Peter Abelard's Heloise: On being a woman in Europe's Middle Ages.

Essay by mjustice52University, Bachelor'sA+, April 2002

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This essay will evaluate the text to illustrate the lives of women in European society during the Middle Ages by giving a synopsis of this couple's life, the setting in this period of history and finally what impact this world had on women as well as the role women made in shaping their social status.

Peter Abelard (1079-1142), a French philosopher and theologian, was an early exponent of scholasticism. After studying in Paris he soon became a recognized teacher himself. His brilliant academic career was cut short in 1118-19, however, by the consequences of his love affair with Heloise (1098-1164, his junior by 22 years), the young niece of Canon Fulbert of Notre-Dame. Castrated by order of Fulbert and publicly disgraced, Abelard became a Benedictine monk. He continued to devote his vast energies to theological studies and writing, but Saint Bernard of Clairvaux, doubting the orthodoxy of Abelard's teaching on the Trinity, instigated the burning of one of his books on the subject at the Council of Soissons (1121).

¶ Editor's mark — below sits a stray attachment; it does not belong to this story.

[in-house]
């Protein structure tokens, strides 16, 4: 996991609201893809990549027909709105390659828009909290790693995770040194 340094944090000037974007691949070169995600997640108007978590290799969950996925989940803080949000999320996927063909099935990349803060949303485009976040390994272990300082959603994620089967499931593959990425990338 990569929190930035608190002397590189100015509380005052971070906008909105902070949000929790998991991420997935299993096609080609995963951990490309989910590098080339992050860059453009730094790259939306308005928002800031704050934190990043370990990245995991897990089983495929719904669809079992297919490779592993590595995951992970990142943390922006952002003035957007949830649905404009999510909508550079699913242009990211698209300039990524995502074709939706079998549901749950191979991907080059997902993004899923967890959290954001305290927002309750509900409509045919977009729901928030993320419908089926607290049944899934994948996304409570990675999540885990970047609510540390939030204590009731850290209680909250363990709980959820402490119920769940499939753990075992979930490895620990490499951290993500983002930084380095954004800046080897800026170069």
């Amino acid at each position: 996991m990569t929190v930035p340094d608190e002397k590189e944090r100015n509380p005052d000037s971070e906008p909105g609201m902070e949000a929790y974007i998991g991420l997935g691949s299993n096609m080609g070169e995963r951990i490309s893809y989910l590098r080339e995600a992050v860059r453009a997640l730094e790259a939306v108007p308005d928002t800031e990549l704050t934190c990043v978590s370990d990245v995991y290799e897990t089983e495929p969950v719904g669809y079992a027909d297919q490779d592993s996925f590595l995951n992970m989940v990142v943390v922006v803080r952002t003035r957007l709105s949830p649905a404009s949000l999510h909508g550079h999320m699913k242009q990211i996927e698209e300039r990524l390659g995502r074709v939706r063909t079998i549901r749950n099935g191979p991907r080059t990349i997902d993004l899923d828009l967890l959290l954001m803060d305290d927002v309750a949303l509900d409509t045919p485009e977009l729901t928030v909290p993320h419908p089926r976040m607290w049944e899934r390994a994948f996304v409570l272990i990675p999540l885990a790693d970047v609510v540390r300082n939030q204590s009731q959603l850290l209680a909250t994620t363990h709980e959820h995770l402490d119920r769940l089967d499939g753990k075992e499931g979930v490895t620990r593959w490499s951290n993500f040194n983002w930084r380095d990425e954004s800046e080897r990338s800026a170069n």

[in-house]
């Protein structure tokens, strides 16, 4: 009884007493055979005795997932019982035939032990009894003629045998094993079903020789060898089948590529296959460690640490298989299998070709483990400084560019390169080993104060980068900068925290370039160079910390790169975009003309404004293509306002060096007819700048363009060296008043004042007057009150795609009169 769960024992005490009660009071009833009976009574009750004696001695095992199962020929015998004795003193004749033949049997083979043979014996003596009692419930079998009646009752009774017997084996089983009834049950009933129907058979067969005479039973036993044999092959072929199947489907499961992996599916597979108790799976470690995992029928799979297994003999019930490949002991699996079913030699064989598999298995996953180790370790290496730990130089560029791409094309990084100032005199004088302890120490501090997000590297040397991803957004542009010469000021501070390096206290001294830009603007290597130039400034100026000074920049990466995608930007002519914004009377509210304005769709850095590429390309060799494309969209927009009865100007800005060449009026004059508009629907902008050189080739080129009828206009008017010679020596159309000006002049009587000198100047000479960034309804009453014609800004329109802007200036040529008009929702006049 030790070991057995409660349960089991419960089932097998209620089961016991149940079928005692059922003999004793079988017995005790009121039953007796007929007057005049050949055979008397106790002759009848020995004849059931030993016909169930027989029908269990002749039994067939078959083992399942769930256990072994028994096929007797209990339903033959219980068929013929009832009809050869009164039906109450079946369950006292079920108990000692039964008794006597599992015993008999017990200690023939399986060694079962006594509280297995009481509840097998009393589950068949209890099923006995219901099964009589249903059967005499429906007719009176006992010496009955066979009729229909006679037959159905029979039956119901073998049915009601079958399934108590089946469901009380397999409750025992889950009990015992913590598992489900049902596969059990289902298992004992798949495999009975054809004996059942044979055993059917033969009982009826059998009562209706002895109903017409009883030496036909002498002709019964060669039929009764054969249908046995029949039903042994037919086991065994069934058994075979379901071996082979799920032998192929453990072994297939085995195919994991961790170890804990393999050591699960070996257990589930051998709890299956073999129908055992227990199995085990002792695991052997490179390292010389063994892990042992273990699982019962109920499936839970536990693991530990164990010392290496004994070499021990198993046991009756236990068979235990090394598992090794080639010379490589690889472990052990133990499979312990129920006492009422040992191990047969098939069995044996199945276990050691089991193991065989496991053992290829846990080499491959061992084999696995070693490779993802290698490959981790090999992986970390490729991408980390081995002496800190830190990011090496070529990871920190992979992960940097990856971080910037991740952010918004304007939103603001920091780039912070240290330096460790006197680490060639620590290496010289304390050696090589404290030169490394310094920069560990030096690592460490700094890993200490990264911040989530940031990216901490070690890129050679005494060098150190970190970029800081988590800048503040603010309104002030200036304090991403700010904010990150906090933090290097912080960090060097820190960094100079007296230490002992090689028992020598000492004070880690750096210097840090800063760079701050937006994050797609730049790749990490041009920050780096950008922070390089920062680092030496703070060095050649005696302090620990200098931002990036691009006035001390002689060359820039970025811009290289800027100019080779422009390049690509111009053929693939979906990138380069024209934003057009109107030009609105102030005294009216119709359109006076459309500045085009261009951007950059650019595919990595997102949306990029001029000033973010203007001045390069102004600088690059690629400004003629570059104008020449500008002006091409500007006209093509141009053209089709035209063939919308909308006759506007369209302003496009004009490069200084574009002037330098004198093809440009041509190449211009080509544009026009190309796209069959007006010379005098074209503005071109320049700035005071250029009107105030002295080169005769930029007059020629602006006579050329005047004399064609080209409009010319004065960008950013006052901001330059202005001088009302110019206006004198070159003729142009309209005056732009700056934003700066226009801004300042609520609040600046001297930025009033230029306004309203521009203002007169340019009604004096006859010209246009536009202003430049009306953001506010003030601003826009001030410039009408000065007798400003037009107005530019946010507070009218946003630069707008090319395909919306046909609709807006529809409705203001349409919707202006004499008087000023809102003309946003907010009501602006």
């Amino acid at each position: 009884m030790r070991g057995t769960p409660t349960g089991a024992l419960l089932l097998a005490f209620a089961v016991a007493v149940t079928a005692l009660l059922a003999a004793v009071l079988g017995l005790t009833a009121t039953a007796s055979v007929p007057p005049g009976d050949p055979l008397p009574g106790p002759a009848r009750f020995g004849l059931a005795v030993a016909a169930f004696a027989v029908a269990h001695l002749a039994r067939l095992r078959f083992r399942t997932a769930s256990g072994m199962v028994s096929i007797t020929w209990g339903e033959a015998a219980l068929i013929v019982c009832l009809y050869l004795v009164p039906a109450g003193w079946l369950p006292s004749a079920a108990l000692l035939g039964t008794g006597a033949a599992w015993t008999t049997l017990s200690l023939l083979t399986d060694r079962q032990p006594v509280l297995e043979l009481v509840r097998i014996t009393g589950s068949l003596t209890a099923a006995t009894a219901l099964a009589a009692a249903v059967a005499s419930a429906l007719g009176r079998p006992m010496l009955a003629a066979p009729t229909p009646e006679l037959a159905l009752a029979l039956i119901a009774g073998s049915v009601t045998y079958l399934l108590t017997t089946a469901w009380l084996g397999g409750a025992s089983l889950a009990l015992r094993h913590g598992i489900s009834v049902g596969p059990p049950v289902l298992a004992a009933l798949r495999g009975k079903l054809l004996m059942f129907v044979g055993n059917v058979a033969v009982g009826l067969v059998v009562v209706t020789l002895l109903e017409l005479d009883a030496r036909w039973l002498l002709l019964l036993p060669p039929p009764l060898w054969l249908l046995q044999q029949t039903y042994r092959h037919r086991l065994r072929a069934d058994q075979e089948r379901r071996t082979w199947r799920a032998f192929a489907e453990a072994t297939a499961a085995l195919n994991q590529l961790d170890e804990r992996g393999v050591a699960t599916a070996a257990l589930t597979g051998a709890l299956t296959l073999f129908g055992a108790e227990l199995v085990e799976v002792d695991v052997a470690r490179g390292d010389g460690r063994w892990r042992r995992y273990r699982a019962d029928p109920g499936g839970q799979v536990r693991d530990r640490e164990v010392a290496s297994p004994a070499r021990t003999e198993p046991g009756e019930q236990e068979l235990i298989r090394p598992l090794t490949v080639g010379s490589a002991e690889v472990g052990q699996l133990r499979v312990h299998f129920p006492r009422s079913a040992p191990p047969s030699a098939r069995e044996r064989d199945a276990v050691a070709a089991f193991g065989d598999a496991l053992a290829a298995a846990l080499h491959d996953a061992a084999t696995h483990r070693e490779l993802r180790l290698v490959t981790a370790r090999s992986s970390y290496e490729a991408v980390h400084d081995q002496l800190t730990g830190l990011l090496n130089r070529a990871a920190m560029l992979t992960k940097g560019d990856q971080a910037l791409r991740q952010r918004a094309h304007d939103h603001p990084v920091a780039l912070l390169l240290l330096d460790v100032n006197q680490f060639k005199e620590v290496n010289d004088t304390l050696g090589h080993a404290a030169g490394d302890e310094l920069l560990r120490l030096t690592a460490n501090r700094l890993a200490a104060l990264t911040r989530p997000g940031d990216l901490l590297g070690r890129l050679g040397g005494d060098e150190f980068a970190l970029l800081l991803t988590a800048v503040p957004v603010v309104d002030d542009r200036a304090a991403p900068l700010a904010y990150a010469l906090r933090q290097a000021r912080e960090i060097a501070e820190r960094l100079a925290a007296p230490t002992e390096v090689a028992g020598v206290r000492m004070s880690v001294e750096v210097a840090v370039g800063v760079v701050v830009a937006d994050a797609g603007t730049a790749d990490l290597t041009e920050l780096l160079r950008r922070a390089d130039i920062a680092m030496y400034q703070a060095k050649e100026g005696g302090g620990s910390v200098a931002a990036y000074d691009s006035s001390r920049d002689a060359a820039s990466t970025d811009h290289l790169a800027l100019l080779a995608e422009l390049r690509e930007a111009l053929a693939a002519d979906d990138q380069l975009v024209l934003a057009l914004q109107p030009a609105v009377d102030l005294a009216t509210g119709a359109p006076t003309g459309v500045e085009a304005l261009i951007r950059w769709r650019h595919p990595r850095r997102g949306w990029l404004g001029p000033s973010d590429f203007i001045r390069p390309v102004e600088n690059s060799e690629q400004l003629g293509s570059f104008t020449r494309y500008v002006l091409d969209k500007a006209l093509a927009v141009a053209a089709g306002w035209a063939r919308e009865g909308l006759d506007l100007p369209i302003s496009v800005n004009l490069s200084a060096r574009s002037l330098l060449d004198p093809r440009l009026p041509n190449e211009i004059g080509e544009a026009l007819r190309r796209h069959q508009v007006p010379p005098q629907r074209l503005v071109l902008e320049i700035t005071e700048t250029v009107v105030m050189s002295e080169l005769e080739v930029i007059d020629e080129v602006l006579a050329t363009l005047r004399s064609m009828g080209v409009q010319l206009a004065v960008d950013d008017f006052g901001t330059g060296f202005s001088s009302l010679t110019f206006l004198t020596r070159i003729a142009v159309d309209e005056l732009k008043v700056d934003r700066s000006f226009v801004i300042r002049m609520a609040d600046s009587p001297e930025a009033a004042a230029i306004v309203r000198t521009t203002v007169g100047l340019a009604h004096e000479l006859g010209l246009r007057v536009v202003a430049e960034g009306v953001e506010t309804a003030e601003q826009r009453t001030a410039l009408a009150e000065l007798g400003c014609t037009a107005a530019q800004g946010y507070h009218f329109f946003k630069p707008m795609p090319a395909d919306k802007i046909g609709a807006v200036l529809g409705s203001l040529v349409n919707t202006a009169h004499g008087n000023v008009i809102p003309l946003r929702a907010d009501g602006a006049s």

In 1125, Abelard established a convent called the Paraclete near Troyes, France - Heloise became prioress and a famous teacher there.

Abelard's intentions were not for instructing the already unusually well-educated Heloise but to turn her lessons into a more agreeable form of activity ("We exchanged more kisses than learned propositions -

my hands returned more often to her bosom than to our books.") This led to a child, Astrolabe (a high-tech christening). Although they married - against Heloise's will, for she preferred the title of lover to that of wife - Abelard kept the marriage secret and sent Heloise off to a convent at a time when a church career was becoming incompatible with marriage. Since Abelard had no other refuge but the monastery after his mutilation, he insisted...